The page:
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Cablegate: Goss Vp Machar On the Lra and the Splm

VZCZCXRO8025
OO RUEHROV
DE RUEHKH #0643/01 1161140
ZNR UUUUU ZZH
O 251140Z APR 08
FM AMEMBASSY KHARTOUM
TO RUEHC/SECSTATE WASHDC IMMEDIATE 0660
INFO RUCNIAD/IGAD COLLECTIVE
RHMFISS/CJTF HOA

UNCLAS SECTION 01 OF 02 KHARTOUM 000643

SIPDIS

DEPT FOR AF/SPG, A/S FRAZER, SE WILLIAMSON, AF/E
ADDIS ABABA FOR USAU
DEPT PLS PASS USAID FOR AFR/SUDAN

SENSITIVE
SIPDIS

REF: KHARTOUM 628

E.O. 12958: N/A
TAGS: PGOV PREL KPKO SOCI AU UNSC SU
SUBJECT: GOSS VP MACHAR ON THE LRA AND THE SPLM


1. (SBU) Summary: Vice President of the Government of Southern Sudan
(GOSS) Riek Machar met with Consul General Datta on the morning of
April 23 and engaged in a wide ranging discussion that covered
fading hopes for a peace agreement with the LRA and the future of
the SPLM and the South. Machar continues to press the LRA leader
Joseph Kony to sign a peace accord, and plans to go to Rikwamgba on
May 10 to try again. On the SPLM, Machar fears that separatist
sentiment is growing within its ranks and is resulting in apathy
toward engagement with the North on critical issues. End Summary.

2. (SBU) Machar expressed his frustration and disappointment that
the LRA agreement was not signed as expected on April 10. He said
that although his information indicated that James Obita has been
made the new LRA lead negotiator, Machar was now only interested in
talking to Kony himself. Kony seemed to have a lack of
understanding of the peace agreement and, Machar thought, he was
getting contradictory advice from his advisors that was muddying the
waters. This could only be settled by speaking to Kony to address
his concerns directly. However, Machar said that Kony is reportedly
afraid to talk to him because he fears that Machar will have the
phone signal used to locate and attack Kony.

3. (SBU) One of the hang ups in the peace process, Machar said, is
that Kony expects a pay off of $400,000 from the US Government.
Machar had heard that an LRA representative had asked the US Embassy
in Kampala for this money and the request had been refused. Kony,
Machar said, is angry at him as well for also not providing money to
him.

4. (SBU) Finally, Kony is worried about his security if he goes back
to Uganda, and wants clarification from the Government of Uganda
(GoU) on the details. For instance, can he retain his own body
guards? If not, who will protect him in Uganda? And of course,
what mechanisms will be used in Uganda to try him for war crimes and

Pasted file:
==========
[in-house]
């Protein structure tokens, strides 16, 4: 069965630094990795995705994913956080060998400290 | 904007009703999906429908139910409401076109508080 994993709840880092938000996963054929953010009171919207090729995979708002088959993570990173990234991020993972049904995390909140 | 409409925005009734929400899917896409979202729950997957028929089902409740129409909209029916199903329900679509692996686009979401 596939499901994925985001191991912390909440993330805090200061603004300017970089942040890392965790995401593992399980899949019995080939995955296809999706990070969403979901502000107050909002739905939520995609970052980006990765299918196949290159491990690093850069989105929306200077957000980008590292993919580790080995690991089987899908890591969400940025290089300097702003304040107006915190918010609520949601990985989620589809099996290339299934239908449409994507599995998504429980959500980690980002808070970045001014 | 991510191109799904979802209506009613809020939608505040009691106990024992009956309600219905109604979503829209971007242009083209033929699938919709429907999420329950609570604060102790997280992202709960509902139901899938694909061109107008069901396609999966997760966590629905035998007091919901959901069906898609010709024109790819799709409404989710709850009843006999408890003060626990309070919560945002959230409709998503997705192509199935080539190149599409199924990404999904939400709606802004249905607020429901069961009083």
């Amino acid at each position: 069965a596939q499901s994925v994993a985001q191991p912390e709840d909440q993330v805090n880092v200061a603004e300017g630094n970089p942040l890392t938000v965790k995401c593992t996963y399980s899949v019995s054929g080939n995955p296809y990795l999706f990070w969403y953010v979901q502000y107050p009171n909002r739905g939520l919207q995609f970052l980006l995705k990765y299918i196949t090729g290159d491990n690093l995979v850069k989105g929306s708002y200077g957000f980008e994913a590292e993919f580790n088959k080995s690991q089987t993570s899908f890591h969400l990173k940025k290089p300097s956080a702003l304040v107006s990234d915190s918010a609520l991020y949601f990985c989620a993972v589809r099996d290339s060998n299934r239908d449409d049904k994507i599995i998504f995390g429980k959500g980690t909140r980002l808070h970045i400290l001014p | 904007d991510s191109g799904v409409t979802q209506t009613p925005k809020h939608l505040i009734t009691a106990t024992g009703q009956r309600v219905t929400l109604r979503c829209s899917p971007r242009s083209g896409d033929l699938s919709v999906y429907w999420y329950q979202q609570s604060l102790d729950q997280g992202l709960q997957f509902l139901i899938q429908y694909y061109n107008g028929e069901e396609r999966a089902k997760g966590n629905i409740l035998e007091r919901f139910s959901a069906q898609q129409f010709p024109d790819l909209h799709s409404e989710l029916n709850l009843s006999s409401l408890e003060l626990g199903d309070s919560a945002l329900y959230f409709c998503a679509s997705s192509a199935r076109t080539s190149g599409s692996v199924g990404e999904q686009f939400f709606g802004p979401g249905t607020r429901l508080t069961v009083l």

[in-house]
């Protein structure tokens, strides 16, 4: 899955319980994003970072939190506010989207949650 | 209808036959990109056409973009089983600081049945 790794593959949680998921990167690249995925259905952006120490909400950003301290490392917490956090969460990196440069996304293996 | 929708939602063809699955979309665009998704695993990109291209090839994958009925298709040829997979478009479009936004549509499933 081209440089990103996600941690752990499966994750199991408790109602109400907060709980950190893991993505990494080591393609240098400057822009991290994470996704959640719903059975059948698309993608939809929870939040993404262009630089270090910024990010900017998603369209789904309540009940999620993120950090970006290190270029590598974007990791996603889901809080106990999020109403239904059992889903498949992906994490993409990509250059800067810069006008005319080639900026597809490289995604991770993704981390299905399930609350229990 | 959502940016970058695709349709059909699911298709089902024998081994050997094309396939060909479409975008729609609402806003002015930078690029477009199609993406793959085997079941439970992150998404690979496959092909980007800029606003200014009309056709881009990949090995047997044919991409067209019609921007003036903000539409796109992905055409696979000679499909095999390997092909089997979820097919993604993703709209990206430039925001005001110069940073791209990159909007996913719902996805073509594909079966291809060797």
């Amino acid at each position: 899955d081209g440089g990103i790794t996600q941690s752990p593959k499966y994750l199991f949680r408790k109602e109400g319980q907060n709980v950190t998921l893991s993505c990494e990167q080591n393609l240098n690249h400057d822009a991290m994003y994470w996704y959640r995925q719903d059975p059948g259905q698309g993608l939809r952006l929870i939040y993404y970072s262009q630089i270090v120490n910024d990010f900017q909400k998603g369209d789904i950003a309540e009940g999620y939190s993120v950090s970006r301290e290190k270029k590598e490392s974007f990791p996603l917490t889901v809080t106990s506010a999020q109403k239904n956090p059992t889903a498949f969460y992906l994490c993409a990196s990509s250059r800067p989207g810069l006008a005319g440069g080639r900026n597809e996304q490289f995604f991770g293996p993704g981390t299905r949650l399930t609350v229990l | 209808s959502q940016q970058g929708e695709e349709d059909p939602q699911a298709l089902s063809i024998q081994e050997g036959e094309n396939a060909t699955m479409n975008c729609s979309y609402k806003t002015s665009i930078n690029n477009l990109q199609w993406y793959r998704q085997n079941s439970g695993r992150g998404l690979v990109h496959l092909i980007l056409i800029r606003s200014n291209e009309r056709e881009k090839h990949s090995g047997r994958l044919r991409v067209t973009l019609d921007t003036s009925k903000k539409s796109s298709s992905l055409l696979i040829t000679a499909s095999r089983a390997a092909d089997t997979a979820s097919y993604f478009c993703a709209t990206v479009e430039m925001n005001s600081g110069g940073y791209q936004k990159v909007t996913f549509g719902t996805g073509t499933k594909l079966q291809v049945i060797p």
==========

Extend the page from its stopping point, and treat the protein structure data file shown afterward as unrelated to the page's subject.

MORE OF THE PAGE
how will they function?

5. (SBU) CG Datta suggested that Kony was seeking complete amnesty,
which he did not believe could or should be provided. Machar
answered that he was not sure because amnesty was discussed at one
point and Kony refused it on the grounds that accepting amnesty
would be admitting to wrong doing, and Kony sees himself as a
freedom fighter who has committed no crimes, and therefore has no
need of amnesty.

6. (SBU) The CG asked Machar if he thought the reports that Kony had
killed another of his deputies was true. Machar said he knew it was
not true because he had received messages from the man. However, he
did think there were stresses building within the LRA leadership
over the peace process, which could be weakening Kony's hold over
the organization.

7. (SBU) Asked if he had any hope that the agreement would still be
signed, Machar said he had not completely given up. There will be a
workshop in Kampala on the 7th and 8th of May, he said, to be
attended by leaders from northern Uganda, representatives of the LRA
and from the GoU to discuss how the Ugandan courts would try Kony,
the ICC warrants, and DDR and how it will work. On May 10
representatives from this group and Machar will travel to Rikwamgba
one more time to see if Kony can be persuaded to sign the agreement.
Machar specifically asked that the US and other observer nations be
represented on May 10. As long as there was a possibility of a
_>Qo>?o>y??_Q^/Q?y:_/}=m7/\s&N-o>3"nQ|led if fighting resumed. The only thing
that could be counted upon in a return to war was more killing,
looting, suffering, and the further displacement of more innocent
civilians.

8. (SBU) As it happens, May 10 is also the proposed start date for
the SPLM convention in Juba, and the CG observed that the last time
Machar went to Rikwamgba he was there for five days, which if
repeated would cause him to miss most of this important political
meeting. Machar said that if the convention started on time, which
was not certain, he would only spend a day in Rikwamgba and then